A new review in Choice considers the merits of The Great Credit Crash, a comprehensive overview of the origins and consequences of the crisis edited by Martijn Konings, and Jeffrey Sommers. Choice praises the collection's "alternative perspective"—one that is "informed by heterodox economic theory ... addressing issues largely neglected by neoclassical economists."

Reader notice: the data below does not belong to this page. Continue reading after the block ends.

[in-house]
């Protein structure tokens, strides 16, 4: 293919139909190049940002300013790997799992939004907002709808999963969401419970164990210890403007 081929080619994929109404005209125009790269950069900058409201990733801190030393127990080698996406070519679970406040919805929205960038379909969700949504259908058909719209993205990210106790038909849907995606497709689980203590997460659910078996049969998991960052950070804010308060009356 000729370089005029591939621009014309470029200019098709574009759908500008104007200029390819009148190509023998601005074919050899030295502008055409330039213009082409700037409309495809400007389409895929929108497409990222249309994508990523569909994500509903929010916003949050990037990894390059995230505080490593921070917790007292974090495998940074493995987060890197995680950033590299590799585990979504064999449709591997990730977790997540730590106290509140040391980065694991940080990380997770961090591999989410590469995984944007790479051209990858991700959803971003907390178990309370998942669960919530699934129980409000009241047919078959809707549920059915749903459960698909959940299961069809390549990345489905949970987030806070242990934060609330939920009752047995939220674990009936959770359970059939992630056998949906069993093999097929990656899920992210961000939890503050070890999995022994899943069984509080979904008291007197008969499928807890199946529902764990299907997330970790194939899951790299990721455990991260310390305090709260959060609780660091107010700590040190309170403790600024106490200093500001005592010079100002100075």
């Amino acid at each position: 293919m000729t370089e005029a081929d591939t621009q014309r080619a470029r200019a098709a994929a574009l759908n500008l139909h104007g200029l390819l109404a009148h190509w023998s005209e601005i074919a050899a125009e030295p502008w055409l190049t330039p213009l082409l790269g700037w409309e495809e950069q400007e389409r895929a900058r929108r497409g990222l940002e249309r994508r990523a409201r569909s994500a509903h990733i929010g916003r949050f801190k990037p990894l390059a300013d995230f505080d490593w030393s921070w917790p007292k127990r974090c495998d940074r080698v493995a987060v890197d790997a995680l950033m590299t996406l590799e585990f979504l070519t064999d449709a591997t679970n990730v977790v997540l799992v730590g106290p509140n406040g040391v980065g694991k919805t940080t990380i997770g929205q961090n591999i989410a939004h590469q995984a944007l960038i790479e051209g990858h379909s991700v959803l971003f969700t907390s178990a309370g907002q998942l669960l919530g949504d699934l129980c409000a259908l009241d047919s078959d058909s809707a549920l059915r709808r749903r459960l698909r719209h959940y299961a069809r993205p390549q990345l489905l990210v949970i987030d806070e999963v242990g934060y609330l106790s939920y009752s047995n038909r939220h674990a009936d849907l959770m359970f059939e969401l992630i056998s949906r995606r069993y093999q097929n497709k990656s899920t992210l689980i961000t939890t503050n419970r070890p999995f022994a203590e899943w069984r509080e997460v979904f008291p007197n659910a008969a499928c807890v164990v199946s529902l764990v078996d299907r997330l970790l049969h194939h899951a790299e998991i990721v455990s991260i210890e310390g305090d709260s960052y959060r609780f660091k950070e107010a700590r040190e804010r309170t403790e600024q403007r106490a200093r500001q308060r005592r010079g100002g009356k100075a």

Numerous books have been written attempting to analyze the recent financial crisis. Most of the books written by economists take a traditional neoclassical economic approach. This volume, edited by Konings (Univ. of Sydney), provides an alternative perspective, one more informed by heterodox economic theory and addressing issues largely neglected by neoclassical economists. Such a work is needed; however, this volume lacks consistency. For every compelling article like Johnna Montgomerie's analysis of debt being used to replace eroding purchasing power or Gary Dymski's article on financial exploitation, there is a weak, poorly researched article such as James Livingston's "Their Great Depression and Ours." Most essays are reworked versions of articles that appeared elsewhere, and unfortunately the volume does not hang together well. There is no coherent vision other than a shared belief that the current system needs to be reformed. Moreover, some of the articles will become dated quickly, reducing the long-term value of this work.